The catholic church know two kinds of sins: The venial sins and the deadly sins. The venial sins can be forgiven by any sacrament but to be forgiven a mortal sin the sacrament of reconciliation is needed.
A venial sin has to meet a few criteria including that it´s not been committed with full knowledge or consent. Normally they don´t “add up” to create a moral sin.
Seven Deadly Sins
The list usually includes the following sins: greed, sloth, pride, wrath, lust, envy and gluttony. Our concept of the seven deadly sins dates back as far as the 4th century. The greek monk Evagrius Ponticus listed eight “evil thoughts” as follows:
Gluttony, lust, greed, despair, wrath, acedia, vainglory and pride.
Pope Gregory I later revised the list to the following:
Lust, gluttony, greed, discouragement, wrath, envy and pride.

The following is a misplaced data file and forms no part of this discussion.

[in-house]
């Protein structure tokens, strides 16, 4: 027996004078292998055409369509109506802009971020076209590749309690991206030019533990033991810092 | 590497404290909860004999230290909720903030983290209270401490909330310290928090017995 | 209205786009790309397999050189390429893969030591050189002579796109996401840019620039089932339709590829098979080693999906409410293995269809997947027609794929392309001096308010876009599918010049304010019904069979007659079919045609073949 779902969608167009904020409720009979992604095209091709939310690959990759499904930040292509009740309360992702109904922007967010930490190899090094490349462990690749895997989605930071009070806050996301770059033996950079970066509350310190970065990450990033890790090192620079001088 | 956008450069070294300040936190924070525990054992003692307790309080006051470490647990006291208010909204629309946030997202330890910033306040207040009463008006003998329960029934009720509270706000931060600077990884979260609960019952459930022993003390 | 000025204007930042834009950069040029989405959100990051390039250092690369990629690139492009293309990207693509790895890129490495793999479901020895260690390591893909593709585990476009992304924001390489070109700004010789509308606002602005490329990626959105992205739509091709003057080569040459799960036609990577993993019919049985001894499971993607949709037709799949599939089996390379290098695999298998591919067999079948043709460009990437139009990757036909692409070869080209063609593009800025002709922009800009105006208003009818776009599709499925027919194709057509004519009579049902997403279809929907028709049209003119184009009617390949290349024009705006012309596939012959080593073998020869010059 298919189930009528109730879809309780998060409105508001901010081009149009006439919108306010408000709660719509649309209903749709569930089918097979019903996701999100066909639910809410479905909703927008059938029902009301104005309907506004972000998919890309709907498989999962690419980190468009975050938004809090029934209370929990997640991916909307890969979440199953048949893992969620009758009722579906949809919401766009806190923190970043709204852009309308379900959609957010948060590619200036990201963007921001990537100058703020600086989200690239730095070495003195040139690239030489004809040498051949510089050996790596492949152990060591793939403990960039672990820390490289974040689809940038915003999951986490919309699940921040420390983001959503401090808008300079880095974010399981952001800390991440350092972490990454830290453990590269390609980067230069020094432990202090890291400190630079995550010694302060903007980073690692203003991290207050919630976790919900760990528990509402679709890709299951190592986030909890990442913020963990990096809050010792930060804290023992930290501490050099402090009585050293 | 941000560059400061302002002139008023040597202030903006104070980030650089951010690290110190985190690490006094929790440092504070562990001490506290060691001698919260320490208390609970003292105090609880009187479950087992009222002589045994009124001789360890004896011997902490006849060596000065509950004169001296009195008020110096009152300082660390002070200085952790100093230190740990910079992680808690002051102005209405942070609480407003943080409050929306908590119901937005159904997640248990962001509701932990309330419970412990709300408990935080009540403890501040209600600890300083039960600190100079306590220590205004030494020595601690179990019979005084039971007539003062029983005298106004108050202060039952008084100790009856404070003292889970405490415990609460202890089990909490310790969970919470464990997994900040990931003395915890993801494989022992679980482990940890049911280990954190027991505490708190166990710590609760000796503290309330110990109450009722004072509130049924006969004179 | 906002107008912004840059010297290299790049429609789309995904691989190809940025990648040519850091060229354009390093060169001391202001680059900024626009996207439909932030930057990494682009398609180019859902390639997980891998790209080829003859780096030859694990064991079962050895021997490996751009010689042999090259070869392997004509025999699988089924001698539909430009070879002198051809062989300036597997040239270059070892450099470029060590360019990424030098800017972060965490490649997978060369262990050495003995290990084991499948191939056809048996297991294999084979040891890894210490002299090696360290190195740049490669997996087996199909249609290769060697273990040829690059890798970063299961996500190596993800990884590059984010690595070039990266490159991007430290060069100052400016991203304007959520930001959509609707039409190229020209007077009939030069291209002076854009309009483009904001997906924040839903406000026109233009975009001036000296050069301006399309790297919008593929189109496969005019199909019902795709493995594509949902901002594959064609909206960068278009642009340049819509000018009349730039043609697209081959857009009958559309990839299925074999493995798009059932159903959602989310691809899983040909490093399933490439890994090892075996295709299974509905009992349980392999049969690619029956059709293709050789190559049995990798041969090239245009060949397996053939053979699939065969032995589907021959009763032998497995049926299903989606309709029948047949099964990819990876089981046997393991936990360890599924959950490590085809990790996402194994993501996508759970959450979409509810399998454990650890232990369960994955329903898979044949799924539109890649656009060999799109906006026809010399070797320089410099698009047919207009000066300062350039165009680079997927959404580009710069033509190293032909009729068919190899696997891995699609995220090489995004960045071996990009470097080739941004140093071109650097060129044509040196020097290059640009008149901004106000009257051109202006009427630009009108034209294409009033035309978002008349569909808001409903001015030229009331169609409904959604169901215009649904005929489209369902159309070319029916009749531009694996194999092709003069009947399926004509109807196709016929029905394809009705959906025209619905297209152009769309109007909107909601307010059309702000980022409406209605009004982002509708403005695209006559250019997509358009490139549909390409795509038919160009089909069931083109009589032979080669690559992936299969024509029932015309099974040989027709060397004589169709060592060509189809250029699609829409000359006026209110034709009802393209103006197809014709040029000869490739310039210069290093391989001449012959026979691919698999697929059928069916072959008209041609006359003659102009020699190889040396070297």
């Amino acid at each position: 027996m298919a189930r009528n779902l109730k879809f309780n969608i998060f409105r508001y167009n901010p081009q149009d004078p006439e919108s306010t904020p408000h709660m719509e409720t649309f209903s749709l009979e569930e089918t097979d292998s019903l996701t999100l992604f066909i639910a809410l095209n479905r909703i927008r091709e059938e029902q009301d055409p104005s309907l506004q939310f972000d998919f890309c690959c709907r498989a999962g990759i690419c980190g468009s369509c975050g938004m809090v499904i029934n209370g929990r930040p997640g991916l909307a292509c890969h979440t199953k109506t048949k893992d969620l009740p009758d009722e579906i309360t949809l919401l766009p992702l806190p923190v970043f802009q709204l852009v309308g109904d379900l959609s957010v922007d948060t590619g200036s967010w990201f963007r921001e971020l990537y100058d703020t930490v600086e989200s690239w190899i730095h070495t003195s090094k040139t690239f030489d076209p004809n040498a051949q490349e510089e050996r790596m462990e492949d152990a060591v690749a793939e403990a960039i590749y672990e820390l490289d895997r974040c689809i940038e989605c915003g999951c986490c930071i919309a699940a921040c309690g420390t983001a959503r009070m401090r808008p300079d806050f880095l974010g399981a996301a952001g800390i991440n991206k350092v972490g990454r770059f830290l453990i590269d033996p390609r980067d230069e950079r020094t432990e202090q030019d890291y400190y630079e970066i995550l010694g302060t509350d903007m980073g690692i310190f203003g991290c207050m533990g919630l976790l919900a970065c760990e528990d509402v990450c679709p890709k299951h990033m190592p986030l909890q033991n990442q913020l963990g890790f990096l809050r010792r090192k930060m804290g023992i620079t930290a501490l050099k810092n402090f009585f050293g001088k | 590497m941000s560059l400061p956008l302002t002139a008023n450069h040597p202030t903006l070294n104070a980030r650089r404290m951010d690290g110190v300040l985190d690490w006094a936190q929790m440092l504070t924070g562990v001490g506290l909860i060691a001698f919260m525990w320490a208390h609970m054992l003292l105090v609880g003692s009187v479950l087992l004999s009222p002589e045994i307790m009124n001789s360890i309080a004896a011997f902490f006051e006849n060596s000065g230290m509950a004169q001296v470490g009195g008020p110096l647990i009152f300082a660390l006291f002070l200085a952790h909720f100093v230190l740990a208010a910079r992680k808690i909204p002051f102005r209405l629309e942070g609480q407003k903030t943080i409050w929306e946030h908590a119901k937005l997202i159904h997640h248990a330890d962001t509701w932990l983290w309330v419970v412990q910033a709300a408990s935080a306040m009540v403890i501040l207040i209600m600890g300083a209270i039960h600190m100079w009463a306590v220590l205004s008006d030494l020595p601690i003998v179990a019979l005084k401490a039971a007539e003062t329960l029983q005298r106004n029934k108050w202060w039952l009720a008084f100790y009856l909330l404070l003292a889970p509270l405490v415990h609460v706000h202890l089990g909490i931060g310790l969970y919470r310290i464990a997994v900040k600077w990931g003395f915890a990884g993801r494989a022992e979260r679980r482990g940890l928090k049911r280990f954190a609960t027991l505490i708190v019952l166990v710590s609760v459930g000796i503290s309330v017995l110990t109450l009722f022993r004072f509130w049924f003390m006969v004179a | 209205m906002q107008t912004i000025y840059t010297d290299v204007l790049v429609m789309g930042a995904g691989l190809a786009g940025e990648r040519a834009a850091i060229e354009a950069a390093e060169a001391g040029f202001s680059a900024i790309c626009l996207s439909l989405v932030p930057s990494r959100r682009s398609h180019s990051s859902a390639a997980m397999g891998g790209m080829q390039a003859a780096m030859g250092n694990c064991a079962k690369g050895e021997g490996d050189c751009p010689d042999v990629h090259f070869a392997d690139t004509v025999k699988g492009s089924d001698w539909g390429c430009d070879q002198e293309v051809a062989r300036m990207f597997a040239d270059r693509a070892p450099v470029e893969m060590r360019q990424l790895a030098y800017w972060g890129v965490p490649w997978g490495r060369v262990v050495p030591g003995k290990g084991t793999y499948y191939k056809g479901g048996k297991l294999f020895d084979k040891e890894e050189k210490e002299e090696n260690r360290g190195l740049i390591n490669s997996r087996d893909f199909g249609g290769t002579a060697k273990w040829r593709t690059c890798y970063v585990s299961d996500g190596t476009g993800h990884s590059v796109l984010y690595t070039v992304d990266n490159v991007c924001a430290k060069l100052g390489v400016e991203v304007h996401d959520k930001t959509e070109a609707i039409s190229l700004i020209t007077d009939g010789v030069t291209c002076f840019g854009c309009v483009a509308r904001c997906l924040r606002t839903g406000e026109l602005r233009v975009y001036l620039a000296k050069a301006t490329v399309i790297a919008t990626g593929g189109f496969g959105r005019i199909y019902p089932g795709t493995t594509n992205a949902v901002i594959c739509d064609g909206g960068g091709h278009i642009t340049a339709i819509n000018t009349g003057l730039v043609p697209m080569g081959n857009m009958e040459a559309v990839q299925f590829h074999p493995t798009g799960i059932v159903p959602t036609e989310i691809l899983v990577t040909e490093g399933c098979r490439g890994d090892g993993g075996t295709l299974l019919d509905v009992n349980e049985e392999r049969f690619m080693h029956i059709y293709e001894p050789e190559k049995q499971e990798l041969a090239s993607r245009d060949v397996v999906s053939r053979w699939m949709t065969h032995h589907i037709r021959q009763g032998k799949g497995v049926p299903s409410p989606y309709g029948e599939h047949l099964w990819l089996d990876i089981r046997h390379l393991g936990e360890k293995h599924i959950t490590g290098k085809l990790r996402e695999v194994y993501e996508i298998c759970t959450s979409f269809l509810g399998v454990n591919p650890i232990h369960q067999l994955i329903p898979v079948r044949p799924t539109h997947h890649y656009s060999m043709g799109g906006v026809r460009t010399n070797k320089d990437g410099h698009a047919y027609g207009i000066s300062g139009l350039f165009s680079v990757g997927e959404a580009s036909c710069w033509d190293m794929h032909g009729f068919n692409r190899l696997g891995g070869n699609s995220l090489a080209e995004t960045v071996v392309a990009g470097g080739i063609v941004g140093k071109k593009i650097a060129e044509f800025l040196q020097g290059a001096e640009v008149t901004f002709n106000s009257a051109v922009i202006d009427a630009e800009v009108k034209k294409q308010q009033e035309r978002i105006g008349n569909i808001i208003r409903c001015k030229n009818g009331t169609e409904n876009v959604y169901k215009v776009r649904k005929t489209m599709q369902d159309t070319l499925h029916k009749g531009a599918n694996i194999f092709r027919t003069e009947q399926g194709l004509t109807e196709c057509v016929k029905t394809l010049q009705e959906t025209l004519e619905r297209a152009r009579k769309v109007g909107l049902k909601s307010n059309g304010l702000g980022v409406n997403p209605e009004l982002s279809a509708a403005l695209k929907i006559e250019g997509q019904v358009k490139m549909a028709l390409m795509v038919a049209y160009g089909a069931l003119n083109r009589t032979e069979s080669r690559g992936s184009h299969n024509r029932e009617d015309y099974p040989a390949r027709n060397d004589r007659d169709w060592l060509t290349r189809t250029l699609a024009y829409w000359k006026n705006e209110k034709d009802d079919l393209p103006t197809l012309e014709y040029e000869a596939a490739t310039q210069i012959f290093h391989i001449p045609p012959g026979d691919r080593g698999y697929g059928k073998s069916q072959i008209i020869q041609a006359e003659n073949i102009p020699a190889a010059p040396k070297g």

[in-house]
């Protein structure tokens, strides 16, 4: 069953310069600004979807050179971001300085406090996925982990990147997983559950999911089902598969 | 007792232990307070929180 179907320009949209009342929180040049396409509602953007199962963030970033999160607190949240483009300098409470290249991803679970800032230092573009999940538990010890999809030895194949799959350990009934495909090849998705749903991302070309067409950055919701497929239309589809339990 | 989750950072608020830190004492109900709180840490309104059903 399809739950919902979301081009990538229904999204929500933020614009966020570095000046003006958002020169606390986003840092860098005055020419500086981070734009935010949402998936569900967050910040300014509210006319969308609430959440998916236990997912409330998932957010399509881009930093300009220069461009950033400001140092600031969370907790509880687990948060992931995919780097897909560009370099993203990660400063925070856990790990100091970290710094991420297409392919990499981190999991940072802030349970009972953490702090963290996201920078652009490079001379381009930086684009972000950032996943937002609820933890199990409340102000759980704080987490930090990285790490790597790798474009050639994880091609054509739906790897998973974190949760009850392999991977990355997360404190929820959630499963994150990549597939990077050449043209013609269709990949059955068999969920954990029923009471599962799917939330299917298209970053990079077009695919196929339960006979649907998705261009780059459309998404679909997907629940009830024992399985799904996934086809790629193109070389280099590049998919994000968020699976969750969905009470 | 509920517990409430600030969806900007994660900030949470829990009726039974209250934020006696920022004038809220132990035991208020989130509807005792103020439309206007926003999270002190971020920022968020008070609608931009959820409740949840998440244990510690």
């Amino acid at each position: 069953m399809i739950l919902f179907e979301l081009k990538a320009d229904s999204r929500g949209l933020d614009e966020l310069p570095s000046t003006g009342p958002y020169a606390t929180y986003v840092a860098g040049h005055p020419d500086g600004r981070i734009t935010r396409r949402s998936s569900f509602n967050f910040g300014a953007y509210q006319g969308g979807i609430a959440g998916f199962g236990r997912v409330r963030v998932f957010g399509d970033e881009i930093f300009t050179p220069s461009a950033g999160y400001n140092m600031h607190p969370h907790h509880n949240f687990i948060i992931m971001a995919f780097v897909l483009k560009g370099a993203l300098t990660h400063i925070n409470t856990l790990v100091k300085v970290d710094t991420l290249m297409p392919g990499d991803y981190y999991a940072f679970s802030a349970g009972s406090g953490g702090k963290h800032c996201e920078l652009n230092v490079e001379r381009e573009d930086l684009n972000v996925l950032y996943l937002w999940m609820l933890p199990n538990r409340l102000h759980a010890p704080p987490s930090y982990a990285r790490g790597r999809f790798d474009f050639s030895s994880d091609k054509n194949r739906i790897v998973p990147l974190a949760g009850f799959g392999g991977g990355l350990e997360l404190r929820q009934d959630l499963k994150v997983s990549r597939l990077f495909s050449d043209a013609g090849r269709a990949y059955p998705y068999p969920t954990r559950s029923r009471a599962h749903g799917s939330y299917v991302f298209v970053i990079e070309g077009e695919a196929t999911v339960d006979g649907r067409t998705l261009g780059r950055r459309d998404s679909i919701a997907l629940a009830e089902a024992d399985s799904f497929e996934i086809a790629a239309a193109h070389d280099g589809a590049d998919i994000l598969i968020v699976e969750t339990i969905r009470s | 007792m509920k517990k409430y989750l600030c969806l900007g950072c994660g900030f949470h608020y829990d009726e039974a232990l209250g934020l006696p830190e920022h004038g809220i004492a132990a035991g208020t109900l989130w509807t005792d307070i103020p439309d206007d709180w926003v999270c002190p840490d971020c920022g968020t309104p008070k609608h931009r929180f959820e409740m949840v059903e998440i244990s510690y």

Definitions of the deadly sins
Lust: excessive thoughts and desires of sexual nature
Gluttony: church leader Thomas Aquinas defined it as eating:
- to soon
- to expensively
- to much
- to eagerly
- to daintily
- to wildly
Greed: excessive desire for wealth or power
Wrath: uncontrolled harted and anger
Envy: desiring what another person has and resenting them for it
Pride: this is the source of all other sins and defined as the desire or believe to be better, more important or attractive then others.
Peter Binsfeld paired each sin with a demon in 1589. According to his list Lucifier, Mammon, and Asmodeus personify the sins pride, greed and lust. Envy, gluttony, anger and sloth are represented by Leviathan, Beelzebub, Satan and Belphegor.
The seven virtues
The seven virtues are what could be called “the other side of the coin”. They are the anti-thesis of the deadly sins and include:
Chastity, temperance, charity, diligence, patience, kindness and humility.
Similar concepts of virtues/sins exist in other religions. One example are the “five poisons” in Buddhism. They are: Passion,
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aggression, ignorance, pride and jealousy. Hinduism knows the Arishadvargas, six passions that prevent men from attaining salvation.